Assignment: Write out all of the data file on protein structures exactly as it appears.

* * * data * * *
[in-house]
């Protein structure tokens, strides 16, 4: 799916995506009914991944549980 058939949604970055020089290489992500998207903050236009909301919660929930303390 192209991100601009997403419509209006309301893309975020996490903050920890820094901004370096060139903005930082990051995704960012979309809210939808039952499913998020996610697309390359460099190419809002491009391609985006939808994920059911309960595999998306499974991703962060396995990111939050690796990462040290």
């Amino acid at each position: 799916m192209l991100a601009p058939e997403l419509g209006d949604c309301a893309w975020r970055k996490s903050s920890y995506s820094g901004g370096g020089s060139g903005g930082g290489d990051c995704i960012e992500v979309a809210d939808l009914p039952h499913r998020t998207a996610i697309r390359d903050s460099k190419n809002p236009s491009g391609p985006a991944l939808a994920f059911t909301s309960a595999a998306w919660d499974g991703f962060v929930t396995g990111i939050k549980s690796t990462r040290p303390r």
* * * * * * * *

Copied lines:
[in-house]
């Protein structure tokens, strides 16, 4: 799916995506009914991944549980 058939949604970055020089290489992500998207903050236009909301919660929930303390 192209991100601009997403419509209006309301893309975020996490903050920890820094901004370096060139903005930082990051995704960012979309809210939808039952499913998020996610697309390359460099190419809002491009391609985006939808994920059911309960595999998306499974991703962060396995990111939050690796990462040290």
């Amino acid at each position: 799916m192209l991100a601009p058939e997403l419509g209006d949604c309301a893309w975020r970055k996490s903050s920890y995506s820094g901004g370096g020089s060139g903005g930082g290489d990051c995704i960012e992500v979309a809210d939808l009914p039952h499913r998020t998207a996610i697309r390359d903050s460099k190419n809002p236009s491009g391609p985006a991944l939808a994920f059911t909301s309960a595999a998306w919660d499974g991703f962060v929930t396995g990111i939050k549980s690796t990462r040290p303390r």